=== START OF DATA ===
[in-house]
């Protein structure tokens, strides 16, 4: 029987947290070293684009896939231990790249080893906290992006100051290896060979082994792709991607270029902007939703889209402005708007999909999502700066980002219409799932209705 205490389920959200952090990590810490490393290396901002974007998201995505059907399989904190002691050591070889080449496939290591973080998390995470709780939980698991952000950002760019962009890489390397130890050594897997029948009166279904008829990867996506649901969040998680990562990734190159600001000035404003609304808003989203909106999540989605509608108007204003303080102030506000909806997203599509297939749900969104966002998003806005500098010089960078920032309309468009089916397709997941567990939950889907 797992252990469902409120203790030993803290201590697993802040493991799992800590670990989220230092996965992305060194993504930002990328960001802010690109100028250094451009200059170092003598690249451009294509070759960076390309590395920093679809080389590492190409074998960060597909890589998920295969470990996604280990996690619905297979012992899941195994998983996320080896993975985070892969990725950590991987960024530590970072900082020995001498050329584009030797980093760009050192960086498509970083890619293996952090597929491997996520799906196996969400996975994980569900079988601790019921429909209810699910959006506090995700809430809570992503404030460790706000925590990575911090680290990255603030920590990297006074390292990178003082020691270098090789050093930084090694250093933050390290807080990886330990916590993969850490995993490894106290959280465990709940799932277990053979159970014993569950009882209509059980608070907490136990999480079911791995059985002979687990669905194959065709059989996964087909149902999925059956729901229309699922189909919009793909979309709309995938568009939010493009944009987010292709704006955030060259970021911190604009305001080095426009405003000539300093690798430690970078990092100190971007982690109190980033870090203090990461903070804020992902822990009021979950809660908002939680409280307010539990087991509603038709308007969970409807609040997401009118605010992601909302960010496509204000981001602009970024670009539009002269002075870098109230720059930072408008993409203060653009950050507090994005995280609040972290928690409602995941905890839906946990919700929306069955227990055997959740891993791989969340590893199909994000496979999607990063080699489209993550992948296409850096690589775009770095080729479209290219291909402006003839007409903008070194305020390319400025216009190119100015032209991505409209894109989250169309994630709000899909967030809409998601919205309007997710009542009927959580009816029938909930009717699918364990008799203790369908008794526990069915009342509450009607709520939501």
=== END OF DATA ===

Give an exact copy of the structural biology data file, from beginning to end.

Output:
[in-house]
């Protein structure tokens, strides 16, 4: 029987947290070293684009896939231990790249080893906290992006100051290896060979082994792709991607270029902007939703889209402005708007999909999502700066980002219409799932209705 205490389920959200952090990590810490490393290396901002974007998201995505059907399989904190002691050591070889080449496939290591973080998390995470709780939980698991952000950002760019962009890489390397130890050594897997029948009166279904008829990867996506649901969040998680990562990734190159600001000035404003609304808003989203909106999540989605509608108007204003303080102030506000909806997203599509297939749900969104966002998003806005500098010089960078920032309309468009089916397709997941567990939950889907 797992252990469902409120203790030993803290201590697993802040493991799992800590670990989220230092996965992305060194993504930002990328960001802010690109100028250094451009200059170092003598690249451009294509070759960076390309590395920093679809080389590492190409074998960060597909890589998920295969470990996604280990996690619905297979012992899941195994998983996320080896993975985070892969990725950590991987960024530590970072900082020995001498050329584009030797980093760009050192960086498509970083890619293996952090597929491997996520799906196996969400996975994980569900079988601790019921429909209810699910959006506090995700809430809570992503404030460790706000925590990575911090680290990255603030920590990297006074390292990178003082020691270098090789050093930084090694250093933050390290807080990886330990916590993969850490995993490894106290959280465990709940799932277990053979159970014993569950009882209509059980608070907490136990999480079911791995059985002979687990669905194959065709059989996964087909149902999925059956729901229309699922189909919009793909979309709309995938568009939010493009944009987010292709704006955030060259970021911190604009305001080095426009405003000539300093690798430690970078990092100190971007982690109190980033870090203090990461903070804020992902822990009021979950809660908002939680409280307010539990087991509603038709308007969970409807609040997401009118605010992601909302960010496509204000981001602009970024670009539009002269002075870098109230720059930072408008993409203060653009950050507090994005995280609040972290928690409602995941905890839906946990919700929306069955227990055997959740891993791989969340590893199909994000496979999607990063080699489209993550992948296409850096690589775009770095080729479209290219291909402006003839007409903008070194305020390319400025216009190119100015032209991505409209894109989250169309994630709000899909967030809409998601919205309007997710009542009927959580009816029938909930009717699918364990008799203790369908008794526990069915009342509450009607709520939501």